Responding to God’s Christmas Flyer with Expectation – Simeon & Anna’s Example.

Stores seem to be advertising for Christmas earlier and earlier. The decorations, the sales, and the Christmas preparations begin long before Thanksgiving.  How many pre-Thanksgiving Christmas flyers did you receive? These flyers tell us to be expectant and prepared because our shopping hopes will soon be fulfilled. You may lament this pre-Thanksgiving Christmas advertising and want to return to “the good old days,” but realize that the first Christmas was actually advertised, and prepared for, centuries before the actual day.

When Jesus was born that first Christmas, he came to a people who were expecting God to send a savior, a.k.a. Messiah, because prophets had advertised the Messiah for centuries (the term “Christ” is just the Greek translation of the Hebrew word “Messiah”). Certainly some had given up waiting, and others did not really believe God would act, but there was a general expectation in Israel that God would one day fulfill his prophecies and send a deliverer.

The Jewish people expected the Messiah to establish God’s kingdom and restore Israel just as the prophets advertised. This Messiah would be very unique and set apart for this purpose. These numerous prophecies gave a certain amount of specificity to the Messiah.  For instance, the Messiah would be a descendant of King David because God promised David that he would always have a descendant to rule Israel. The Messiah, therefore, was often referred to as the “Son of David.” The people expected the Messiah to not just restore Israel as a nation-state but to reestablish the close relationship between God and his people in an everlasting way. Some of the prophecies that advertised the coming CHRISTmas centuries prior:

Isaiah 9:6-7  For to us a child is born, to us a son is given, and the government will be on his shoulders. And he will be called Wonderful Counselor, Mighty God, Everlasting Father, Prince of Peace. Of the increase of his government and peace there will be no end. He will reign on David’s throne and over his kingdom, establishing and upholding it with justice and righteousness from that time on and forever. The zeal of the LORD Almighty will accomplish this.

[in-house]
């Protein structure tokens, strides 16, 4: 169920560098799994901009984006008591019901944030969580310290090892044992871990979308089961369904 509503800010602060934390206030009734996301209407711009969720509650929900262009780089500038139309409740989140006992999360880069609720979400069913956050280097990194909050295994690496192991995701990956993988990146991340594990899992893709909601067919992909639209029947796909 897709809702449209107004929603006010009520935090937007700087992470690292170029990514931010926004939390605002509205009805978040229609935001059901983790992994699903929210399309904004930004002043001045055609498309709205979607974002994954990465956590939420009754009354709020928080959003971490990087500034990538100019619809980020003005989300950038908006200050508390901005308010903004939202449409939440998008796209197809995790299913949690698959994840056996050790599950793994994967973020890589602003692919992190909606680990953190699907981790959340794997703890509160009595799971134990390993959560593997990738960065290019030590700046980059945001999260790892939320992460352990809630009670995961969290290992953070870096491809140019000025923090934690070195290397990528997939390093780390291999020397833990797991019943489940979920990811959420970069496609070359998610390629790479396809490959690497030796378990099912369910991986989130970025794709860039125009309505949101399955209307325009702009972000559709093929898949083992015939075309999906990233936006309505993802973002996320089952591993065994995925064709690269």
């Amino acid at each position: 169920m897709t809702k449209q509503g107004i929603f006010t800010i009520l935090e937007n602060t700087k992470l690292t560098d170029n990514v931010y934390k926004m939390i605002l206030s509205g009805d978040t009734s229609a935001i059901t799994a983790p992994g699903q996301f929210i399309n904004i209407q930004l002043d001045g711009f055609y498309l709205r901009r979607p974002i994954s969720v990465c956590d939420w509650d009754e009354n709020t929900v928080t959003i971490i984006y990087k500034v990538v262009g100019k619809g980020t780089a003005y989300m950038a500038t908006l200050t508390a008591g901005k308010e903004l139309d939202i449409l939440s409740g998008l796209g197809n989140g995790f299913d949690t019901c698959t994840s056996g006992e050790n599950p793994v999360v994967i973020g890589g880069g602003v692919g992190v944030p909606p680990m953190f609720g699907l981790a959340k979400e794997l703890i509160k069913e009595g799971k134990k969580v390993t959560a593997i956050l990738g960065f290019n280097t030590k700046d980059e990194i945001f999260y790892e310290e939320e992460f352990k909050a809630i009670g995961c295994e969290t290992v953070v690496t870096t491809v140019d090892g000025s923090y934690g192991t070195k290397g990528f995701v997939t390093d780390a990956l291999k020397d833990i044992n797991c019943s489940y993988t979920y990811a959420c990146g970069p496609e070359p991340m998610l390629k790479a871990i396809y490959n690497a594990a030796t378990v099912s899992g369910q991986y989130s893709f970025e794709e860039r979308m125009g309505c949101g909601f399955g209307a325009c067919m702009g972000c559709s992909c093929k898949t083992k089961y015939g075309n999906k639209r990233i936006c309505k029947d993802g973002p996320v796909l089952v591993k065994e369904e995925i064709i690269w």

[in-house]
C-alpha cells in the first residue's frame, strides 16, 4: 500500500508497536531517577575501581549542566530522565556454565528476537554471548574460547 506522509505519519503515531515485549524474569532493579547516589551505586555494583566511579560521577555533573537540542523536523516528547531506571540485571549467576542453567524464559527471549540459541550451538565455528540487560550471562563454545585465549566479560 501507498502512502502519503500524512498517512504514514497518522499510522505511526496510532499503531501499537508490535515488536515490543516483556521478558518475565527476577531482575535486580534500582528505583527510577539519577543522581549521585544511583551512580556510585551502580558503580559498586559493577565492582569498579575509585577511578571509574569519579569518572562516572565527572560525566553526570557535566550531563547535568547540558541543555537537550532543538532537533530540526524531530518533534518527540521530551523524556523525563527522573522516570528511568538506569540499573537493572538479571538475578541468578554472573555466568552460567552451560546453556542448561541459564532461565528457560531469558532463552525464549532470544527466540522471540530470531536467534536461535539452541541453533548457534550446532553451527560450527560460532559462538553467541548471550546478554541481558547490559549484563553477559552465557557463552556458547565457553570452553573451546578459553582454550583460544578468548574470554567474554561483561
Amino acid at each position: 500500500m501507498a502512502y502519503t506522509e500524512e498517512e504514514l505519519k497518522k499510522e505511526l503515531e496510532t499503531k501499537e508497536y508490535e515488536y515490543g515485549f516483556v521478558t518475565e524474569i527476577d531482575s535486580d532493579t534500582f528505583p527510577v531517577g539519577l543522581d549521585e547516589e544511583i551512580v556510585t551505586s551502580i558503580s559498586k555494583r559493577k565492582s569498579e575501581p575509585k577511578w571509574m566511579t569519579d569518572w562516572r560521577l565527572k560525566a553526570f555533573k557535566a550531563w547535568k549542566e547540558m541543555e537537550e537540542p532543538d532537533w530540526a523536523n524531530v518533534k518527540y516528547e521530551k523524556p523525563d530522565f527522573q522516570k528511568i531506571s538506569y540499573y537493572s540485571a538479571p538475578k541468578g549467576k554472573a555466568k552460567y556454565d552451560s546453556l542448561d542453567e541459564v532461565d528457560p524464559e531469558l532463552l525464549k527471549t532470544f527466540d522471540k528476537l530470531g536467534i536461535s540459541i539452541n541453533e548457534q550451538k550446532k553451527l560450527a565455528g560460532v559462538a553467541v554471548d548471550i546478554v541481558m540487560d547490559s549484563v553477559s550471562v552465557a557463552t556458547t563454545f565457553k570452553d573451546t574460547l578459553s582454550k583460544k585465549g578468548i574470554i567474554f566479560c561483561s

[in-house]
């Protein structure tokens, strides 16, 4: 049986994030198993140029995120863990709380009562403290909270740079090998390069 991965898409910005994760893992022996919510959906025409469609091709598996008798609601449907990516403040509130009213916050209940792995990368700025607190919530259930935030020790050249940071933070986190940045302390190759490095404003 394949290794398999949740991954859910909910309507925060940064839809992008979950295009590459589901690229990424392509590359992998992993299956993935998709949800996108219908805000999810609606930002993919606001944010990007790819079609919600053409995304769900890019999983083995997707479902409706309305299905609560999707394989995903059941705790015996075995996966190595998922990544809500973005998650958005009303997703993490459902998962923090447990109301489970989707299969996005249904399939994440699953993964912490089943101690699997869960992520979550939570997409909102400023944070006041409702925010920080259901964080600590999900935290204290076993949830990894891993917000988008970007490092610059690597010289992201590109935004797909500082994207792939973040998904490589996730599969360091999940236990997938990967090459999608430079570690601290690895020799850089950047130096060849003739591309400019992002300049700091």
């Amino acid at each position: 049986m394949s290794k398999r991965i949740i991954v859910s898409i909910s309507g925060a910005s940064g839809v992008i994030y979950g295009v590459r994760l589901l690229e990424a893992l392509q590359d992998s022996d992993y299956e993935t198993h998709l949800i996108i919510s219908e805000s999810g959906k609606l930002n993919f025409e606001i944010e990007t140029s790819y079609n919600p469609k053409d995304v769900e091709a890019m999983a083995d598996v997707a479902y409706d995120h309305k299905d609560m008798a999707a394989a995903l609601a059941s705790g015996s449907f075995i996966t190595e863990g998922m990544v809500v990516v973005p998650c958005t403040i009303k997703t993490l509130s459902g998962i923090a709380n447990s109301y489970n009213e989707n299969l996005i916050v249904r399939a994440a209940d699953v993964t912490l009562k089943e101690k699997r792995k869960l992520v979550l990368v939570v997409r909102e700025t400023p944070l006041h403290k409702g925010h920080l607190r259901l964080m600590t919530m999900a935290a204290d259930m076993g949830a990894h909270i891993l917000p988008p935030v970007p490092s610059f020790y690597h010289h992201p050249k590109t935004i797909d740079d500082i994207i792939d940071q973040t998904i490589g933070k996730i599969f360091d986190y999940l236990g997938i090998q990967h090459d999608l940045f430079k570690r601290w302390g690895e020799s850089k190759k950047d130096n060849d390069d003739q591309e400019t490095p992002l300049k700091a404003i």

Micah 5:2  “But you, Bethlehem Ephrathah, though you are small among the clans of Judah, out of you will come for me one who will be ruler over Israel, whose origins are from of old, from ancient times.”

These Messianic expectations form important background to the Christmas story because the Messiah (Christ) is constantly mentioned by the angels, shepherds, Magi – everyone. The Christ-child arrived after centuries of advertising and many devout believers anxiously awaited that day to arrive.

We are told of two such devout believers in Luke’s version of the Christmas story: Simeon and Anna. These old saints are often overlooked in the Christmas story because we do not meet them until over a month after Jesus’ birth. Nevertheless, they exemplify the anxious expectation that preceded the birth of the Christ. Continue reading

Advertisements

Questioning our Individualism and its Affect on the Church – Ephesians 4:1-16

In my last post, I pointed out how the individualistic assumptions of our Western culture affect how we read the scriptures. Below, I share a sermon outline that intersects with that subject. This sermon examines Ephesians 4:1-16 and how our individualism affects our view of the church and church leaders.

Introduction: The individualism of our culture often bleeds into the church. For instance, American Christians tend to have a “lone ranger” mentality. We often think our spiritual growth and health only involves God and us. Sure, we view the church as a means to serve our spiritual needs, but if the church does not serve us in the way we want, we go shopping for another church or retreat into a purely individual religious experience. In a similar way, Christians often talk about pursuing God’s “calling.” Unsurprisingly, this calling is thought of in individual terms, as if God directs an individual to pursue some ministry or task apart from connection to others.

The influence of these cultural assumptions on Christians and the church makes for unhealthy and unbiblical ideas and practices. The Bible’s assumptions and instructions differ from our culture’s as Ephesians 4:1-16 will demonstrate. This passage calls us to be unified to a local body and dependant on the diverse gifts and roles within that body to grow us into Christ-likeness. Moreover, we are called to serve through the local body and Church leaders equip Christians to carry out that ministry. Pastors and church leaders are just one part of the body, and Christ is the true head whom every member follows. Continue reading